RNAi-based therapeutics is in various stages of study for treating a number of different diseases, including viral infections (e.g., hepatitis, HIV, influenza, RSV), cancer, hyperlipidemia, Huntington's disease, and age-related macular degeneration, to name a few. Our previous studies have provided important information on the rate- limiting processes in primary cells in tissues that limit RNAi effectiveness due to toxicity. The first section of the application is designed to further dissect the molecular limitations of RNAi. We propose studies that examine the limitations of RNAi delivery via a transcriptional template or direct double-stranded delivery, while still developing a robust RNAi delivery system that can safely knock down transgene expression by 3 to 4 orders of magnitude. This level of knockdown will likely be important for a number of the diseases under consideration for preclinical study and clinical efficacy. The second part of the application deals with new discoveries that we uncovered while examining the RNAi pathway in mammals. First, we discovered new mechanisms on how microRNAs are loaded into the RISC complex. Second, we found the biologic basis for why miRNA targets in the 3'UTR are heavily favored over those in the coding regions of mRNAs. A third and forth discovery are related to identifying two new classes of small RNAs. One group of these RNAs may be involved in RNA-directed RNA transcription, a process known to be robust in invertebrates and plants but not previously believed to exist in mammals. The second class of small RNAs is derived from tRNAs. We discovered two different types of abundant tRNA- derived small RNAs. We have established in part how these small RNAs are generated from the tRNAs. While we have established that these RNAs are localized to the cytoplasm, our preliminary data suggest that these RNAs are not microRNA-like, even though they bind to specific argonaute proteins. We hypothesize that these RNAs serve as a buffer to regulate the number of miRNAs that can be taken up into an active RISC complex. We propose studies to attempt to further elucidate their function. Moreover, we have discovered that for at least the type II tRNA-derived small RNAs, there is the potential to use them in combination with an antisense oligonucleotide for regulated gene silencing in a process we call Sense-Induced-Trans Silencing or SITS. We propose studies to determine the likelihood of developing this approach into a bona-fide therapeutic.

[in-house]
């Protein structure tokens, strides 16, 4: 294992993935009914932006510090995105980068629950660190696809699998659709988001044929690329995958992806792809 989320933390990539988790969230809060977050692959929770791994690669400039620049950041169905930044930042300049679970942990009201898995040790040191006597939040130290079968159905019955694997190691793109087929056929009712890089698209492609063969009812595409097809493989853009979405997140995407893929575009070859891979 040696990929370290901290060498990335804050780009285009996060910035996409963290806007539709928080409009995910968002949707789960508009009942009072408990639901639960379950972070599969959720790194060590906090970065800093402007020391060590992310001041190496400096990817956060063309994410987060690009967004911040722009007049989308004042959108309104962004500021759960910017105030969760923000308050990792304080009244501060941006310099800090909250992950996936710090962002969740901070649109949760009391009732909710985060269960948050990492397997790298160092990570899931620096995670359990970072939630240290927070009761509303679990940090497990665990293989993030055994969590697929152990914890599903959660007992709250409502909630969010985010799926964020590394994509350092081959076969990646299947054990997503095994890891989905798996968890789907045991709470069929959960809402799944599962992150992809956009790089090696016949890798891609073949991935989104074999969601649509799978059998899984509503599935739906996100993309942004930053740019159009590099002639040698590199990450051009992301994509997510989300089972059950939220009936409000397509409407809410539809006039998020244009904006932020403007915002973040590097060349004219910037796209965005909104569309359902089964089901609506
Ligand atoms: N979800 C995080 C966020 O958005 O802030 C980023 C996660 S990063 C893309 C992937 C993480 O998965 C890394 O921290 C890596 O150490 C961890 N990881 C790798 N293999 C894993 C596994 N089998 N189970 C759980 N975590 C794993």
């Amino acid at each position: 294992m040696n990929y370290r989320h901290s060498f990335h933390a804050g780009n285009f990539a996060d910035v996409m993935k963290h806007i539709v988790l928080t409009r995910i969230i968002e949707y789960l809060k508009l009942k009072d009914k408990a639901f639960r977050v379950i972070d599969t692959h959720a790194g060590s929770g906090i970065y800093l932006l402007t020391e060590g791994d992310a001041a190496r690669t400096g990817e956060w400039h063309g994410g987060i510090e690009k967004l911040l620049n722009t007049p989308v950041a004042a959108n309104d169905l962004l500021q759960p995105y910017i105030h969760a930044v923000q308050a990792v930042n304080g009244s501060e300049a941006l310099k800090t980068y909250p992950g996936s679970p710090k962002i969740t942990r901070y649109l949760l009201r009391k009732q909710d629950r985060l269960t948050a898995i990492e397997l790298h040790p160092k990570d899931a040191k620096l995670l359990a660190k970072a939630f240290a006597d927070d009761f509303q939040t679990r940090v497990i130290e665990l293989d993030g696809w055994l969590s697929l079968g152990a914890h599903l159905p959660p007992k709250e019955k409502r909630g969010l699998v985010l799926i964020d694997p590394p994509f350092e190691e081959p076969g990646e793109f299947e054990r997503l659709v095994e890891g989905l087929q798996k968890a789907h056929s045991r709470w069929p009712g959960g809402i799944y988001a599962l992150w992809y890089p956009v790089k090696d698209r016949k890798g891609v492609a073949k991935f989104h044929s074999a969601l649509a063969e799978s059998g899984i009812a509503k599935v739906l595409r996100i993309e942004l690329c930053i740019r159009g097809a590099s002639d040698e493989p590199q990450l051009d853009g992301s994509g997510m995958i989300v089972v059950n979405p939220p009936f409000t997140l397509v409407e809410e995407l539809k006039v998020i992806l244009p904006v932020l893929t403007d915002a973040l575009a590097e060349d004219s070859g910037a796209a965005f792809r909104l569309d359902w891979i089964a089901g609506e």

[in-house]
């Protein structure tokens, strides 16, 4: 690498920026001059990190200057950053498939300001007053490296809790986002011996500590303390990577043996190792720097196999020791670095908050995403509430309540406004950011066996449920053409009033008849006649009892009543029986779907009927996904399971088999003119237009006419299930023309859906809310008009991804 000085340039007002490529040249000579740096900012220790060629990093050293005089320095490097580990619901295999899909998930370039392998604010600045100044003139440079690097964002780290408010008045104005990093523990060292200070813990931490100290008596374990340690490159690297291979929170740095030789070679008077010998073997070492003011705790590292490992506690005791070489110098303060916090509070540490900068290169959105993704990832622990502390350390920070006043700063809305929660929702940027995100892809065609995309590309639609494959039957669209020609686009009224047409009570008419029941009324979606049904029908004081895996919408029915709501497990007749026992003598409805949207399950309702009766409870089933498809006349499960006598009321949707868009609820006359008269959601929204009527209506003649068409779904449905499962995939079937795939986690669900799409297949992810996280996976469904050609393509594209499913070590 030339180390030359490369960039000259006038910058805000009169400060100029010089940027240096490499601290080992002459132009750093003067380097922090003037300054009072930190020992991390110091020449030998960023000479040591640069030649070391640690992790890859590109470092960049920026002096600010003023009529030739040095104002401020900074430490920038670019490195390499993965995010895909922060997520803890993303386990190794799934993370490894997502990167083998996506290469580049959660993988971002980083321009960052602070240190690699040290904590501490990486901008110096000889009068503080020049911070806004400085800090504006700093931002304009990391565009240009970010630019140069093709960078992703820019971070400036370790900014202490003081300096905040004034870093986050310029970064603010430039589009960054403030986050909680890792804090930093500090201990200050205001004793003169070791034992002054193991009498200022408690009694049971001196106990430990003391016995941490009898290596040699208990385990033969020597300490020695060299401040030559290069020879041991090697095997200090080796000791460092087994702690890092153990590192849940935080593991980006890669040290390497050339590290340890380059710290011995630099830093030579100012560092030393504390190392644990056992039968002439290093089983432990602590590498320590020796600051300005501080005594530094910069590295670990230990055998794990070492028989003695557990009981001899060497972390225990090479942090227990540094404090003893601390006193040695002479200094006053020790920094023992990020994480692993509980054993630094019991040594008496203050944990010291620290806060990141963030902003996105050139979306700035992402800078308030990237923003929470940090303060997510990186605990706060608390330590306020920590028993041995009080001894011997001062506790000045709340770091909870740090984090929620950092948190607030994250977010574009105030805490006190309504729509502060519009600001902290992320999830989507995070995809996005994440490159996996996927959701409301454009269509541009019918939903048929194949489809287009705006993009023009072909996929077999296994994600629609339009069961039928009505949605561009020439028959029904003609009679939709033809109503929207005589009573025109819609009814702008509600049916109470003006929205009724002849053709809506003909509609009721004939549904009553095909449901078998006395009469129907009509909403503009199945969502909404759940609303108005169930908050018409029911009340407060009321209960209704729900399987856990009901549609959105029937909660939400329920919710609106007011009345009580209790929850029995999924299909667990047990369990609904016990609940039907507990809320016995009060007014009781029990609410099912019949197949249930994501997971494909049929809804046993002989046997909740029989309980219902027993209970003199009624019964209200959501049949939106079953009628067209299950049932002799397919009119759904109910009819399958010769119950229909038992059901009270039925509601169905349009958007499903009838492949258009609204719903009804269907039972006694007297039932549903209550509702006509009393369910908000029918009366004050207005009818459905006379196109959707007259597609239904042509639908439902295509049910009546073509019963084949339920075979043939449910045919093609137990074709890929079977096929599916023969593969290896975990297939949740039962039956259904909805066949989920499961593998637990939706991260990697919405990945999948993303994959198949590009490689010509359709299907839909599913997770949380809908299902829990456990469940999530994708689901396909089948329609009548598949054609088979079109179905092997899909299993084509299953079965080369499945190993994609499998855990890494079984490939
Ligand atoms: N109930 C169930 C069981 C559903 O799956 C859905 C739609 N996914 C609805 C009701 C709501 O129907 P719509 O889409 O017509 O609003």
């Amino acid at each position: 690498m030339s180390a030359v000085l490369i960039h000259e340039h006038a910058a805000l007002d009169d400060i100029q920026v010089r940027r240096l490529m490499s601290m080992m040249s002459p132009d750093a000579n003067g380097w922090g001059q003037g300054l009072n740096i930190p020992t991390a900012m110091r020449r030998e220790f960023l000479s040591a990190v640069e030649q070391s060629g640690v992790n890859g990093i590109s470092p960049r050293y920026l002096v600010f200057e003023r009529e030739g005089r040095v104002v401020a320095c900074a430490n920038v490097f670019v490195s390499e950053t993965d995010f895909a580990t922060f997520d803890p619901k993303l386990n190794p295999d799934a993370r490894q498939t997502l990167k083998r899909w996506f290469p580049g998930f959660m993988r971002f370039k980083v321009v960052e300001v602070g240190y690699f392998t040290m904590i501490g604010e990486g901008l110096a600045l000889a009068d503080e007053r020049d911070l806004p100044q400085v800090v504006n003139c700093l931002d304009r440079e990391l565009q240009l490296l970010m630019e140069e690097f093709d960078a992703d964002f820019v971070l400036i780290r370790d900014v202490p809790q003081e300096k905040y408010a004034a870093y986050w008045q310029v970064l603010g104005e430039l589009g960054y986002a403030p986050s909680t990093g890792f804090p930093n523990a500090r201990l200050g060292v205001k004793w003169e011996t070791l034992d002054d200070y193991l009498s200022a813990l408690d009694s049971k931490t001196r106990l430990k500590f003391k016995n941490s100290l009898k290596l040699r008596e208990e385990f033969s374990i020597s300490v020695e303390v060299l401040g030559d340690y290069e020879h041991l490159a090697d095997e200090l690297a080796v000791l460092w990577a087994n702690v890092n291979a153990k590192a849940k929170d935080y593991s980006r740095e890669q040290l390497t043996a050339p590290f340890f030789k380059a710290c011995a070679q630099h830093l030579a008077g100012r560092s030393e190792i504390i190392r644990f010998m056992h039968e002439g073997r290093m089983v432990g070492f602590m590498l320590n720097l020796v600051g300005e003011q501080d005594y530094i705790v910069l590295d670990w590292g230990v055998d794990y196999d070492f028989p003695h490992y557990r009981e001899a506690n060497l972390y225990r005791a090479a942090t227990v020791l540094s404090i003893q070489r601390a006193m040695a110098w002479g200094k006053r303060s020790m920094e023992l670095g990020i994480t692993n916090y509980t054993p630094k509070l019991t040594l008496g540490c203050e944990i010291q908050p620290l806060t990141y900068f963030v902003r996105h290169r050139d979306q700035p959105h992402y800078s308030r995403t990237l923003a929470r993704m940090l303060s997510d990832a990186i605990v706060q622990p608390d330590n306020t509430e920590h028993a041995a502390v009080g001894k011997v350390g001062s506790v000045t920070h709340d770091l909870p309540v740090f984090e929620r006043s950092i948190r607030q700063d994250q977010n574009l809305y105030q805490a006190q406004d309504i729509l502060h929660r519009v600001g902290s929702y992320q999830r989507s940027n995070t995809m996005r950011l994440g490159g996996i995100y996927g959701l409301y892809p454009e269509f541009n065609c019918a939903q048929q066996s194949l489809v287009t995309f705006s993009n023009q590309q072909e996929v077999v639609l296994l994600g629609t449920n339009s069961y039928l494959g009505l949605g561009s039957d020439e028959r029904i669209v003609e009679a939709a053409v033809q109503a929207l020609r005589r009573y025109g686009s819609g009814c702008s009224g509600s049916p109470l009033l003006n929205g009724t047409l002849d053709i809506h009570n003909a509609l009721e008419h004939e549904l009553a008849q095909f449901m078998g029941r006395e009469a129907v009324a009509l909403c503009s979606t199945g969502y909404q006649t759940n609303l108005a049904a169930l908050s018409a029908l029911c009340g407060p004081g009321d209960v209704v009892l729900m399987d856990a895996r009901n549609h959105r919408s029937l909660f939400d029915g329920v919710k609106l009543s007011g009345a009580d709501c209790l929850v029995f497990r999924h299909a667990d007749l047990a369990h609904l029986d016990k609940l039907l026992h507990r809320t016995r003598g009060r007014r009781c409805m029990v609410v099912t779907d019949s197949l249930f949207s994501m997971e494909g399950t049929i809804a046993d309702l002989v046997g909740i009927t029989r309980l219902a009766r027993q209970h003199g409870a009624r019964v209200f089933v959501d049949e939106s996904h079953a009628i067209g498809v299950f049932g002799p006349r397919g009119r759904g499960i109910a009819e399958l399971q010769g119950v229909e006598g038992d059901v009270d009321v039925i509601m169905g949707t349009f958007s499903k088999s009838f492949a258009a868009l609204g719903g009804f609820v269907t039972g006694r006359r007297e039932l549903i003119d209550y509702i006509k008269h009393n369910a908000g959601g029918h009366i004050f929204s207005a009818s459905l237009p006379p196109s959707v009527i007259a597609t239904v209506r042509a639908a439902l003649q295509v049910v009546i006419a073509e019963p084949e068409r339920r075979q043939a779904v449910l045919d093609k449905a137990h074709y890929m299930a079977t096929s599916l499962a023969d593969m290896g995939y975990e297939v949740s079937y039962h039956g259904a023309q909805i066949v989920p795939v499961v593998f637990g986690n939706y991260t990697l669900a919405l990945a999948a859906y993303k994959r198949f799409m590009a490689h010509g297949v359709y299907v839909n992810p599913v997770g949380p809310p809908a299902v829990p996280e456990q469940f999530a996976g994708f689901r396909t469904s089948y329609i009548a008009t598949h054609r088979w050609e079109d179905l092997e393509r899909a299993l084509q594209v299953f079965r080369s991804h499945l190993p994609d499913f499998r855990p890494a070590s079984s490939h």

Public Health Relevance

The ultimate goal of our studies is to use small RNAs as therapeutics to treat diseases like viral infections, cancer, and some genetic disorders. We are studying some of the molecular mechanisms that limit RNA interference effectiveness in order to develop more robust treatment approaches. In addition, we have discovered other classes of small RNAs for which there is no defined biological function. We are studying the role of that these RNAs might play in gene regulation and designing new strategies to develop these into novel therapeutic approaches to treat disease.

Agency
National Institute of Health (NIH)
Institute
National Institute of Diabetes and Digestive and Kidney Diseases (NIDDK)
Type
Research Project (R01)
Project #
5R01DK078424-09
Application #
8667424
Study Section
Therapeutic Approaches to Genetic Diseases (TAG)
Program Officer
Serrano, Jose
Project Start
2006-09-30
Project End
2015-05-31
Budget Start
2014-06-01
Budget End
2015-05-31
Support Year
9
Fiscal Year
2014
Total Cost
$515,649
Indirect Cost
$169,507
Name
Stanford University
Department
Pediatrics
Type
Schools of Medicine
DUNS #
009214214
City
Stanford
State
CA
Country
United States
Zip Code
94305
Valdmanis, Paul N; Gu, Shuo; Chu, Kirk et al. (2016) RNA interference-induced hepatotoxicity results from loss of the first synthesized isoform of microRNA-122 in mice. Nat Med 22:557-62
Valdmanis, P N; Roy-Chaudhuri, B; Kim, H K et al. (2015) Upregulation of the microRNA cluster at the Dlk1-Dio3 locus in lung adenocarcinoma. Oncogene 34:94-103
Gu, Shuo; Zhang, Yue; Jin, Lan et al. (2014) Weak base pairing in both seed and 3' regions reduces RNAi off-targets and enhances si/shRNA designs. Nucleic Acids Res 42:12169-76
Chung, Janet; Scherer, Lisa J; Gu, Angel et al. (2014) Optimized lentiviral vectors for HIV gene therapy: multiplexed expression of small RNAs and inclusion of MGMT(P140K) drug resistance gene. Mol Ther 22:952-63
Roy-Chaudhuri, Biswajoy; Valdmanis, Paul N; Zhang, Yue et al. (2014) Regulation of microRNA-mediated gene silencing by microRNA precursors. Nat Struct Mol Biol 21:825-32
Gu, Shuo; Jin, Lan; Huang, Yong et al. (2012) Slicing-independent RISC activation requires the argonaute PAZ domain. Curr Biol 22:1536-42
Valdmanis, Paul N; Gu, Shuo; Schuermann, Nina et al. (2012) Expression determinants of mammalian argonaute proteins in mediating gene silencing. Nucleic Acids Res 40:3704-13
Gu, Shuo; Jin, Lan; Zhang, Yue et al. (2012) The loop position of shRNAs and pre-miRNAs is critical for the accuracy of dicer processing in vivo. Cell 151:900-11
Haussecker, Dirk; Huang, Yong; Lau, Ashley et al. (2010) Human tRNA-derived small RNAs in the global regulation of RNA silencing. RNA 16:673-95
Beer, Shelly; Bellovin, David I; Lee, Joyce S et al. (2010) Low-level shRNA cytotoxicity can contribute to MYC-induced hepatocellular carcinoma in adult mice. Mol Ther 18:161-70

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